The University of Maryland R Adams Cowley Shock Trauma Center provided special training on methods to control bleeding as part of the “Stop the Bleed” campaign, a national effort to teach basic bleeding control.
"This is an important thing for people to know,” said Thomas Scalea, MD, The Hon. Francis X. Kelly Distinguished Professor in Trauma Surgery, director of the Program in Trauma, and physician-in-chief for the Shock Trauma Center.
Bleeding is the top cause of preventable death in trauma cases. Trauma experts estimate that 20 percent of people who have died from traumatic injuries could have survived with fast action to control the bleeding.
Scalea opened up the special training, held March 30, with a presentation for top leadership from the University of Maryland, Baltimore (UMB) as well as the University of Maryland School of Medicine (UMSOM), University of Maryland School of Nursing (UMSON), University of Maryland Francis King Carey School of Law, University of Maryland School of Dentistry (UMSOD), University of Maryland School of Pharmacy (UMSOP), and the Graduate School.
Campus leaders attending the training were: UMB President Jay A. Perman, MD; E. Albert Reece, MD, PhD, MBA, executive vice president for medical affairs at UMB, John Z. and Akiko K. Bowers Distinguished Professor, and dean of UMSOM; Natalie Eddington, PhD, FAAPS, FCP, dean of UMSOP; Donald Tobin, JD, dean of Maryland Carey Law; Jane Kirschling, PhD, RN, FAAN, dean of UMSON; Bruce Jarrell, MD, FACS, executive vice president, provost, and dean of the Graduate School; Mark Reynolds, DDS, PhD, MA, dean and professor of UMSOD; Tara Carlson, MD, RN, director of community outreach and external affairs for the Shock Trauma Center; and Laura Kozak, MA, associate vice president, UMB Office of Communications and Public Affairs.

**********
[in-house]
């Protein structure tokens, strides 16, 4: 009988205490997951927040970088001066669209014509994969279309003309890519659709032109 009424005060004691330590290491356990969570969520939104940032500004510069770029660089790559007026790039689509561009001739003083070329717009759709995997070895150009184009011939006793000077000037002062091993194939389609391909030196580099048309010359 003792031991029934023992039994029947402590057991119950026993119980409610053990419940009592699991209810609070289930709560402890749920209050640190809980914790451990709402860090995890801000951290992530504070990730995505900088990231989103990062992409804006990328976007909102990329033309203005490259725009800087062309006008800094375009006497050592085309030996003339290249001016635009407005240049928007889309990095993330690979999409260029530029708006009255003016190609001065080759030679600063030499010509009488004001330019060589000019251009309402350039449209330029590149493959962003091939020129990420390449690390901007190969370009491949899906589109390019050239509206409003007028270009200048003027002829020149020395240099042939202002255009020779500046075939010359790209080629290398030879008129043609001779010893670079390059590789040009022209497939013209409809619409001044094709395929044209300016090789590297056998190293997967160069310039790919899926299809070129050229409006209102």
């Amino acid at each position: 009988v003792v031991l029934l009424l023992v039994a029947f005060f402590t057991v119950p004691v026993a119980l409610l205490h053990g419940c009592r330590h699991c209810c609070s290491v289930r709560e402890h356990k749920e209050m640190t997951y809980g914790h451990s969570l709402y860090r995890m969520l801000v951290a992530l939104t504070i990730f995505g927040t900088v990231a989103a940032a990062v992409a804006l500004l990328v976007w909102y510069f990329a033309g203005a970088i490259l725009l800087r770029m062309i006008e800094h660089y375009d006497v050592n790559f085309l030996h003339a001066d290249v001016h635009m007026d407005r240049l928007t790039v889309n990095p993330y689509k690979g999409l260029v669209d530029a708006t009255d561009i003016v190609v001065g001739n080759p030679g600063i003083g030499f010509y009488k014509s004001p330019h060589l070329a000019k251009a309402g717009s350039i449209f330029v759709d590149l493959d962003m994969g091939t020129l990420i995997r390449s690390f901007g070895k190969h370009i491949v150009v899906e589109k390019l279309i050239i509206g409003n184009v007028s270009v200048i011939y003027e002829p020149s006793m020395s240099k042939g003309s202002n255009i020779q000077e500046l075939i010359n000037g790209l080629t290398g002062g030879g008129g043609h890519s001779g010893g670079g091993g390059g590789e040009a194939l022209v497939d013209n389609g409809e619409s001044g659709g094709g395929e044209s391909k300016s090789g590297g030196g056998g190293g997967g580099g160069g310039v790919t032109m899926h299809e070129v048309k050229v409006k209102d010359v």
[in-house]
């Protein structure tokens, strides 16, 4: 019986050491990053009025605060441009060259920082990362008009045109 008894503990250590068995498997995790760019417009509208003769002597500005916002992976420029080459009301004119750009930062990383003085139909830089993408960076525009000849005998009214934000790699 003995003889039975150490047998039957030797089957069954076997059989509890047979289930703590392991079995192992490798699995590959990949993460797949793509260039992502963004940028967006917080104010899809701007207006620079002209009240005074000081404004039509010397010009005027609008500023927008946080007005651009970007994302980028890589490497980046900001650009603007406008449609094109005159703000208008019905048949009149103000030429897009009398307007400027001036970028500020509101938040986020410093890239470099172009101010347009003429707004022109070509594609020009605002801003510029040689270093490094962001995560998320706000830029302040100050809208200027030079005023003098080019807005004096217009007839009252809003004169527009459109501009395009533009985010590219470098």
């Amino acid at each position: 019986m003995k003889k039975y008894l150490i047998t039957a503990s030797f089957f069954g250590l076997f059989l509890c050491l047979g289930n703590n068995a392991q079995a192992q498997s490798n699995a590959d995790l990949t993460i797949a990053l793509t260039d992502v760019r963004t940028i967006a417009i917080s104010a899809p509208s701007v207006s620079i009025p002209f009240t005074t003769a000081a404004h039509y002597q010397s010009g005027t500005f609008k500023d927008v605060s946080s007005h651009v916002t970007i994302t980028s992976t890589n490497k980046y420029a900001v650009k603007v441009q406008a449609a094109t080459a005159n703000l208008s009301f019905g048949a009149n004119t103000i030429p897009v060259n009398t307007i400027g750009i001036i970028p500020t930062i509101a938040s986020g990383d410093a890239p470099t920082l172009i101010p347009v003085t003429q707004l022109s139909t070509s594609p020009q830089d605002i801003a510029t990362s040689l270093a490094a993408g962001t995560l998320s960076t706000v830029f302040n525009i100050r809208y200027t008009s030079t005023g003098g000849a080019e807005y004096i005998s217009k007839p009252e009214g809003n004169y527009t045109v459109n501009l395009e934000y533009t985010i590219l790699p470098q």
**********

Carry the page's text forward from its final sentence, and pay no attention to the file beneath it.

Other top faculty involved in the training included Sharon Henry, MD, the Anne Scalea Professor in Trauma and director of the Division of Wound Healing and Metabolism; Jose J. Diaz, MD, CNS, FACS, FCCM, professor of surgery, vice chair, quality and safety, Department of Surgery, chief of Acute Care Surgery, and program director of the Acute Care Surgery Fellowship at the Shock Trauma Center; and Habeeba Park, MD, assistant professor, Department of Surgery and lead physician for "Stop the Bleed."
“People in the field can make the difference between life and death,” Scalea told the group before leaders received hands-on training with tourniquets and using different forms of pressure.
Jarrell tried out the skills needed for self-application of a tourniquet, as if the wound were on his own arm. Eddington took on a similar challenge. Tobin said he welcomed the training being offered to those with a non-medical background and noted how the approach differed from protocols taught during lifeguard training in his youth.
Perman said the skills are valuable throughout the University and beyond. "All of us, not just medical professionals, need to be prepared to help on the spot. We've all learned about the importance of being capable in CPR; we ought to be capable with regard to hemorrhage."